Food is the fuel of the human body. When we complete any action, whether that is a hard session at the gym or resting in front of the TV, our bodies expend energy. The food we eat is used by the body to create more energy, storing it as fat and also in muscles and other organs. Our systems are delicately balanced. It doesn’t take much to ‘knock out’ our normal rhythm. Even a short period of ill-health can leave us feeling and looking drained. We are given information on which are the best foods to eat from various sources. A message we have all come to know and understand is the need to include five portions of fruit or veg in our diet daily. These should be different types as well as being the right amount, or at least meet the minimum portion as laid out by the guidelines.
There are many other messages given to us about the food we eat too. For example, we should also be eating less red meat and more oily fish. There is the thorny issue of where our food comes from, how it is treated, additives added and processed before it reaches the supermarket shelves. These are ‘blanket messages’. In other words, the advice is based on research that is based on ‘averages’. What it doesn’t take into account is our individuality. We know that we should consume less red meat but that still implies we should be eating it. Oily fish is high in good fat but it doesn’t take into account that your digestive system may be unable to process some of the minerals and fats it contains, leading to your feeling sluggish or bloated.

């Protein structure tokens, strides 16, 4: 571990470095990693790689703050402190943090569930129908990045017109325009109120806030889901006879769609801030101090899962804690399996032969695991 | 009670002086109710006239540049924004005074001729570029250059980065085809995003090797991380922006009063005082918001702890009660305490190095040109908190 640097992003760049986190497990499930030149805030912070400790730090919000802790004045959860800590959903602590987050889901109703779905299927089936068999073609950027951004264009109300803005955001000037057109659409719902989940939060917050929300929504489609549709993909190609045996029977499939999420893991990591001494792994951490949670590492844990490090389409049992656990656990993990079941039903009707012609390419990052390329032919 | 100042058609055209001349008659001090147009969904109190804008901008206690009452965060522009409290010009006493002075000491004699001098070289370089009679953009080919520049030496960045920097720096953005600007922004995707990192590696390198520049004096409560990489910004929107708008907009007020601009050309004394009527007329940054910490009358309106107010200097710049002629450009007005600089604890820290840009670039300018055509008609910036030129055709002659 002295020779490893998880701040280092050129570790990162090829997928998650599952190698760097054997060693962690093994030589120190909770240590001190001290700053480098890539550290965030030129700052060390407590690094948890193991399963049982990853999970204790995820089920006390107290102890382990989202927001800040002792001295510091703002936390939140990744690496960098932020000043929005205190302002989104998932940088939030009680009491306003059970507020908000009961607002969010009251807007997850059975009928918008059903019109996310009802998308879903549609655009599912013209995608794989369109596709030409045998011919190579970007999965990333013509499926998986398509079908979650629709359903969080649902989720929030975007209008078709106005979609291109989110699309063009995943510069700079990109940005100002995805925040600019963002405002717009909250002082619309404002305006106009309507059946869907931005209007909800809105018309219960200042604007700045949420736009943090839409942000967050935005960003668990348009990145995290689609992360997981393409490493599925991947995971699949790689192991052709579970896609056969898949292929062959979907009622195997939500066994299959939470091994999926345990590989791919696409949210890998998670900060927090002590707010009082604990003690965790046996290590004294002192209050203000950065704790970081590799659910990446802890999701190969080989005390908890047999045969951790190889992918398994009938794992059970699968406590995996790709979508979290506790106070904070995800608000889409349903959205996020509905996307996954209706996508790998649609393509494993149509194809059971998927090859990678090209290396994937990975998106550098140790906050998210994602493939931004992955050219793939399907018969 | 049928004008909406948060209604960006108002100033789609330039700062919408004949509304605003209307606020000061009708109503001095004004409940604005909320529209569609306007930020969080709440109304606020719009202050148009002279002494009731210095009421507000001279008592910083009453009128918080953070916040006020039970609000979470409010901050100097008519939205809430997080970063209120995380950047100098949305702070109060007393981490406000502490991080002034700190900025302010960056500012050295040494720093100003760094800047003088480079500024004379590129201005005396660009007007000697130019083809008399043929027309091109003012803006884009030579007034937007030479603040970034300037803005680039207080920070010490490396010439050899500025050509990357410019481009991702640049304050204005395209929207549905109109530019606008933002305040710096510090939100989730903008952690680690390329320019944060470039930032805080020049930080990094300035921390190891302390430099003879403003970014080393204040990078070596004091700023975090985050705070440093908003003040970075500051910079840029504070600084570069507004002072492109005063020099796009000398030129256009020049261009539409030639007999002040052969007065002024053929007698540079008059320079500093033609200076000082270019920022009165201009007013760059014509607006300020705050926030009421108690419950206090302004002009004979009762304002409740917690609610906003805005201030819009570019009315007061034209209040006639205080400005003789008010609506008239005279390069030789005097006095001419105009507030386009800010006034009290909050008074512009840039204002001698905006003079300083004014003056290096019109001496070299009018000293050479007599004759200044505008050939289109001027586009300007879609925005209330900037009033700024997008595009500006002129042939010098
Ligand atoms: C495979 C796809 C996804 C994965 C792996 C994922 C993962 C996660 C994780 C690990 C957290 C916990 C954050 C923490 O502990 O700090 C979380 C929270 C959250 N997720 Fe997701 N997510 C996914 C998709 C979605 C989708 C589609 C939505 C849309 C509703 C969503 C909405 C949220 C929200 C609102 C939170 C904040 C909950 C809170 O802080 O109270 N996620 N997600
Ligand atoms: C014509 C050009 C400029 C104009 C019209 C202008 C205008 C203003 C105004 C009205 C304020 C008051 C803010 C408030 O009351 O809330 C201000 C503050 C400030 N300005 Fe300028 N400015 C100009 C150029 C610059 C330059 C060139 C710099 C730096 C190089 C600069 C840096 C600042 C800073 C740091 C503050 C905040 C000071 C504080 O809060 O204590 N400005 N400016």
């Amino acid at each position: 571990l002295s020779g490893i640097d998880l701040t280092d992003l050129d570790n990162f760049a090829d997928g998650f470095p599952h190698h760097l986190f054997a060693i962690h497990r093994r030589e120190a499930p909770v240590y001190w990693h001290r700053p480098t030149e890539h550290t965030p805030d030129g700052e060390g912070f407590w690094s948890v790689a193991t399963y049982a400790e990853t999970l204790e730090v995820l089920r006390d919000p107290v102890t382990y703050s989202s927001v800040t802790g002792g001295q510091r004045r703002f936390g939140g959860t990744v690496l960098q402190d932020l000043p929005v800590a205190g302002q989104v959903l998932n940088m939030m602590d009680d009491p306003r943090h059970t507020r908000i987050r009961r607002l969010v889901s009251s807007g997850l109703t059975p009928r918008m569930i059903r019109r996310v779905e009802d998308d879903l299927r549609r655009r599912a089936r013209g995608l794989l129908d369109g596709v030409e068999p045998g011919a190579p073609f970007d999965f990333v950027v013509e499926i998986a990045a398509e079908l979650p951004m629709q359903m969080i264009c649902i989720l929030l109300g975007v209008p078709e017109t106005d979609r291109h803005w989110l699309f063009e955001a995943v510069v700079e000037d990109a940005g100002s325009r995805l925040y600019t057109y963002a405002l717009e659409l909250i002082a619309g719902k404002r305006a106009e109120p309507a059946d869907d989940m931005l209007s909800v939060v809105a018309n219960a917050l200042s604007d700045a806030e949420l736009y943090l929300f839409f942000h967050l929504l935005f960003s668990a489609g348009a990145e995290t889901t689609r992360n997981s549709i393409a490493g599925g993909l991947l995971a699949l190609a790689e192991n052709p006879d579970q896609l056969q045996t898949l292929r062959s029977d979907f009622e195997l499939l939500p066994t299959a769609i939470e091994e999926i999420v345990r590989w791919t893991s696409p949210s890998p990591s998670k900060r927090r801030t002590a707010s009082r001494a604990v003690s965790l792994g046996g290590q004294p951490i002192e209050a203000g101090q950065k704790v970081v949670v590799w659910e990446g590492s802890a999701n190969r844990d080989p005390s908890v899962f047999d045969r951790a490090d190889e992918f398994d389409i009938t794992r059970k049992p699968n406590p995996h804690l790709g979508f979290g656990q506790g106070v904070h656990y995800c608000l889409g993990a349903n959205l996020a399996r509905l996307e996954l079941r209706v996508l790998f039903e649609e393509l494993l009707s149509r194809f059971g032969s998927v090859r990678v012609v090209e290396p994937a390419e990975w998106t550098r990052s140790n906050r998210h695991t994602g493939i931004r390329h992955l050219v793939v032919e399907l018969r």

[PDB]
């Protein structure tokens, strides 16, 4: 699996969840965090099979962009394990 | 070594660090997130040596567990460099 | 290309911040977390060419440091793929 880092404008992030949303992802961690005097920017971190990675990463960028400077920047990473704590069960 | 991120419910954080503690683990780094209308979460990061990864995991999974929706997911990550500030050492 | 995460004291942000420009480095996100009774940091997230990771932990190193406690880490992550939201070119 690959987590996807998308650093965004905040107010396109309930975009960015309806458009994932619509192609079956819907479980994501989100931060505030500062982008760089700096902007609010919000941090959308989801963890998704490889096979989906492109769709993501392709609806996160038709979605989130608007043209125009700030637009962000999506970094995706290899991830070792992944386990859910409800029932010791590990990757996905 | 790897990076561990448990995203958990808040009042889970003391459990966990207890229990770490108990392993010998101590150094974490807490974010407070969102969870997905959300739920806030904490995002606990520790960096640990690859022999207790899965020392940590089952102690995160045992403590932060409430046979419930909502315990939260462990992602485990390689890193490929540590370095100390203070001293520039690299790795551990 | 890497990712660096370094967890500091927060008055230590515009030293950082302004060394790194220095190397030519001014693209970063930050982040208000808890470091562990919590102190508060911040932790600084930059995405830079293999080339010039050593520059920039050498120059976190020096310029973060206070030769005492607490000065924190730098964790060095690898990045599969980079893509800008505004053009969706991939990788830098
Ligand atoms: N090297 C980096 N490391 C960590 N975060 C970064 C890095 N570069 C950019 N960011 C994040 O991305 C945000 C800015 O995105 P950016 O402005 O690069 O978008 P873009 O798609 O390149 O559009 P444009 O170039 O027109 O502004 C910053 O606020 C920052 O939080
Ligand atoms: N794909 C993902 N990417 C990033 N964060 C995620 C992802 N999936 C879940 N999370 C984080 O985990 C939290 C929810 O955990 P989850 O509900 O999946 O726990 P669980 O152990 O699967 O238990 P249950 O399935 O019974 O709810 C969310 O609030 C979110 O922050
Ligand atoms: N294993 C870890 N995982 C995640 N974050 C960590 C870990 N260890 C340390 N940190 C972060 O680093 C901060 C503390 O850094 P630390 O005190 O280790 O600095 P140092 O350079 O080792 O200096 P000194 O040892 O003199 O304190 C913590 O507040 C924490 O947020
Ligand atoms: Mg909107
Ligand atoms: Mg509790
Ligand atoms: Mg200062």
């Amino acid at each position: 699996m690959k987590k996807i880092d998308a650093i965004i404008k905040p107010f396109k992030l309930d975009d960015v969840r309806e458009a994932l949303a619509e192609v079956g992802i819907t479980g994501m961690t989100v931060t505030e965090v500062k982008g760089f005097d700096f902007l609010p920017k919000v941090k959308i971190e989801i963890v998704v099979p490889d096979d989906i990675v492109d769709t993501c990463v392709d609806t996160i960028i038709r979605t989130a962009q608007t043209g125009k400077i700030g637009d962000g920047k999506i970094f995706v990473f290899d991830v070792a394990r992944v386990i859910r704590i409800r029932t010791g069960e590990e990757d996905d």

We are all truly unique. Our genetic maps are different and that means how our body reacts to certain stimuli in the environment is different. That’s why you may have an allergy to certain foods but your sibling can eat anything. The role and the depth of the effects foods can have on us individually remain largely unanswered but research and science are starting to give us answers. This means we are now beginning to understand why some people need more of some kind of minerals than others.
We are also beginning to understand the significant role that diet and nutrition plays in managing chronic conditions. Referred to as “personalised nutrition” this looks at someone’s likes and dislikes, as well as identifying food sensitivities. When we know what these are, we can change our diet accordingly, something that can have amazing results to energy levels as well as our we feel about ourselves too.
The first thing to make clear is that consulting a nutritional therapist is not just about losing weight although, with a change in diet, this may be a happy result as well as feeling more energised. If you want a personalised approach to nutrition, consulting with a nutritional therapist is key. There is evidence to support that take a nutrition and lifestyle approach to healthcare is far more beneficial to a one-size-fits-all approach. The latter can prove to be detrimental to anyone seeking or needing to make a significant change to their diet.
Nutritional therapy supports the health of all major systems in the body including the skeleton, muscles, the nervous system, respiratory systems as well as cardiovascular health. It also supports the immune system as well as integumentary systems, that is hair, skin and nails. Essentially, nutritional therapy seeks to balance these systems with our psychological well-being, optimising our health across all these systems and do so by working on a client-by-client basis. In other words, nutritional therapy is all about you.